For any design, a skidded turn stall is an example of one wing stalling before the other. This would be characteristic of a handling error rather than a design issue.
In an aircraft not in balanced flight, particularly in a skid (nose inside the radius of turn) the fuselage will somewhat mask the airflow on one wing causing it to stall before the other.
We used to teach these to instructors at altitude when I was a standardization pilot in the Navy, for the T-34C, to illustrate the disorienting rolling moment that occurs when one wing stalls.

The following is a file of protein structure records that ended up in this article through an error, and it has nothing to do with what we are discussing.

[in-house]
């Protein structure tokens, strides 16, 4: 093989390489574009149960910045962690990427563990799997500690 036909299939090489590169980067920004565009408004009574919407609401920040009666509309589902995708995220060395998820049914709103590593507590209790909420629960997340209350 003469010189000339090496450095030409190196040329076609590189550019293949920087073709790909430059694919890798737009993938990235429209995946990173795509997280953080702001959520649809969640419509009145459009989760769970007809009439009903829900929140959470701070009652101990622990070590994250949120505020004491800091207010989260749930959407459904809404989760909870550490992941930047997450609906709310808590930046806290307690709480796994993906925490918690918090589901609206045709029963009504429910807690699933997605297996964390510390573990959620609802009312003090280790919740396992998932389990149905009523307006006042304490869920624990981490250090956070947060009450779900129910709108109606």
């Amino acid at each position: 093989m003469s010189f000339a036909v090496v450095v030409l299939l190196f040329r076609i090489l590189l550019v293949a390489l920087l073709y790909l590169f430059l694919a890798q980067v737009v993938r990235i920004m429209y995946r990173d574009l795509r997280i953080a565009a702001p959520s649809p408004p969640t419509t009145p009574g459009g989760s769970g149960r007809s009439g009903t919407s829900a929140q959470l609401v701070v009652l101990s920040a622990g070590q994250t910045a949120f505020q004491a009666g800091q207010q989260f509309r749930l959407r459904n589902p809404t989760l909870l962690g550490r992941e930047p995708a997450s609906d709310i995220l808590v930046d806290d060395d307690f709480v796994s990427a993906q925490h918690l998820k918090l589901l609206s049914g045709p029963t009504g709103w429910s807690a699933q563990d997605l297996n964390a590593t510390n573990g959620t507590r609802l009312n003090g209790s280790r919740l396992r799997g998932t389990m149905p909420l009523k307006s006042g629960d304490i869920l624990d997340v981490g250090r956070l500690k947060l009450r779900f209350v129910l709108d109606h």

Close to the ground this kind of stall could be lethal
(Please view the whole video, the narration by the instructor is very good).
The video example shows a rapid loss of about 700' with an instructor knowing it was coming. He calls it a "base to final skidded stall" that he describes as causing "an incipient spin."
This is a form of a cross control departure. A college classmate of mine died in a cross control departure in the landing pattern, in a T-2 over 30 years ago during flight training.
(I just discovered that the Navy now prohibits cross control departure training in the T-45C jet trainer which IIRC was part of the OCF syllabus in the T-2. I also found it missing from the T-6B syllabus, which I must say surprises me).